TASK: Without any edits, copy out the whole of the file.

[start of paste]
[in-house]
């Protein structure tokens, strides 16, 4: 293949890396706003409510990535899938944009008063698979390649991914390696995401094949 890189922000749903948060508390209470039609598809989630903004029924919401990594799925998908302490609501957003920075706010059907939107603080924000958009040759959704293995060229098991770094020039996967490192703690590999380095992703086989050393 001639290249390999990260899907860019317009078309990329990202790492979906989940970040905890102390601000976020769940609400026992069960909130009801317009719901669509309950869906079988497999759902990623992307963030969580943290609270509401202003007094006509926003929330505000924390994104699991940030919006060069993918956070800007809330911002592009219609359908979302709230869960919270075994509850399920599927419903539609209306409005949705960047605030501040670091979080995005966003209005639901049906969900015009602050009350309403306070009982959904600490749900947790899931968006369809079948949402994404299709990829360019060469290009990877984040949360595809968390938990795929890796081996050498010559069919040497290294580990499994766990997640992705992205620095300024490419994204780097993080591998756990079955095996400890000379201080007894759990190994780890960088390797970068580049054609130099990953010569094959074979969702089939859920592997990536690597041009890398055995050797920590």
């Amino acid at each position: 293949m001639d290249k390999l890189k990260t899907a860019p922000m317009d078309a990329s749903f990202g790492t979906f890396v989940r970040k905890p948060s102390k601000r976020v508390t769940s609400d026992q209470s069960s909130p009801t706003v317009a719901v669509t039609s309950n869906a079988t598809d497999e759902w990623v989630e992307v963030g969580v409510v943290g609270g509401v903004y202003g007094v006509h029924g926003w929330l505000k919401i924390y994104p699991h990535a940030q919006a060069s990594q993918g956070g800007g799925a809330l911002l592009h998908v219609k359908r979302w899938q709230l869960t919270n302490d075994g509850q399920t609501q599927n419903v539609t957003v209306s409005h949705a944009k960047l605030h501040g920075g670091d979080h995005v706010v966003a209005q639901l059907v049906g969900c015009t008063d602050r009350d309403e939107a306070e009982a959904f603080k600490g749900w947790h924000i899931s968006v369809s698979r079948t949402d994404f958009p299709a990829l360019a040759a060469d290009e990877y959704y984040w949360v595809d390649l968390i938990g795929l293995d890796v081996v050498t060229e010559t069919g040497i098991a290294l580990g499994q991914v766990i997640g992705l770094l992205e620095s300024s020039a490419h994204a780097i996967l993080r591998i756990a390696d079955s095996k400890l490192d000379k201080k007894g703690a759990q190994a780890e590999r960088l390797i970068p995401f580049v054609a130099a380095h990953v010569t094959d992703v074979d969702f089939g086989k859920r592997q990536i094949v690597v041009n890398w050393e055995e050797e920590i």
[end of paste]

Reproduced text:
[in-house]
């Protein structure tokens, strides 16, 4: 293949890396706003409510990535899938944009008063698979390649991914390696995401094949 890189922000749903948060508390209470039609598809989630903004029924919401990594799925998908302490609501957003920075706010059907939107603080924000958009040759959704293995060229098991770094020039996967490192703690590999380095992703086989050393 001639290249390999990260899907860019317009078309990329990202790492979906989940970040905890102390601000976020769940609400026992069960909130009801317009719901669509309950869906079988497999759902990623992307963030969580943290609270509401202003007094006509926003929330505000924390994104699991940030919006060069993918956070800007809330911002592009219609359908979302709230869960919270075994509850399920599927419903539609209306409005949705960047605030501040670091979080995005966003209005639901049906969900015009602050009350309403306070009982959904600490749900947790899931968006369809079948949402994404299709990829360019060469290009990877984040949360595809968390938990795929890796081996050498010559069919040497290294580990499994766990997640992705992205620095300024490419994204780097993080591998756990079955095996400890000379201080007894759990190994780890960088390797970068580049054609130099990953010569094959074979969702089939859920592997990536690597041009890398055995050797920590």
């Amino acid at each position: 293949m001639d290249k390999l890189k990260t899907a860019p922000m317009d078309a990329s749903f990202g790492t979906f890396v989940r970040k905890p948060s102390k601000r976020v508390t769940s609400d026992q209470s069960s909130p009801t706003v317009a719901v669509t039609s309950n869906a079988t598809d497999e759902w990623v989630e992307v963030g969580v409510v943290g609270g509401v903004y202003g007094v006509h029924g926003w929330l505000k919401i924390y994104p699991h990535a940030q919006a060069s990594q993918g956070g800007g799925a809330l911002l592009h998908v219609k359908r979302w899938q709230l869960t919270n302490d075994g509850q399920t609501q599927n419903v539609t957003v209306s409005h949705a944009k960047l605030h501040g920075g670091d979080h995005v706010v966003a209005q639901l059907v049906g969900c015009t008063d602050r009350d309403e939107a306070e009982a959904f603080k600490g749900w947790h924000i899931s968006v369809s698979r079948t949402d994404f958009p299709a990829l360019a040759a060469d290009e990877y959704y984040w949360v595809d390649l968390i938990g795929l293995d890796v081996v050498t060229e010559t069919g040497i098991a290294l580990g499994q991914v766990i997640g992705l770094l992205e620095s300024s020039a490419h994204a780097i996967l993080r591998i756990a390696d079955s095996k400890l490192d000379k201080k007894g703690a759990q190994a780890e590999r960088l390797i970068p995401f580049v054609a130099a380095h990953v010569t094959d992703v074979d969702f089939g086989k859920r592997q990536i094949v690597v041009n890398w050393e055995e050797e920590i």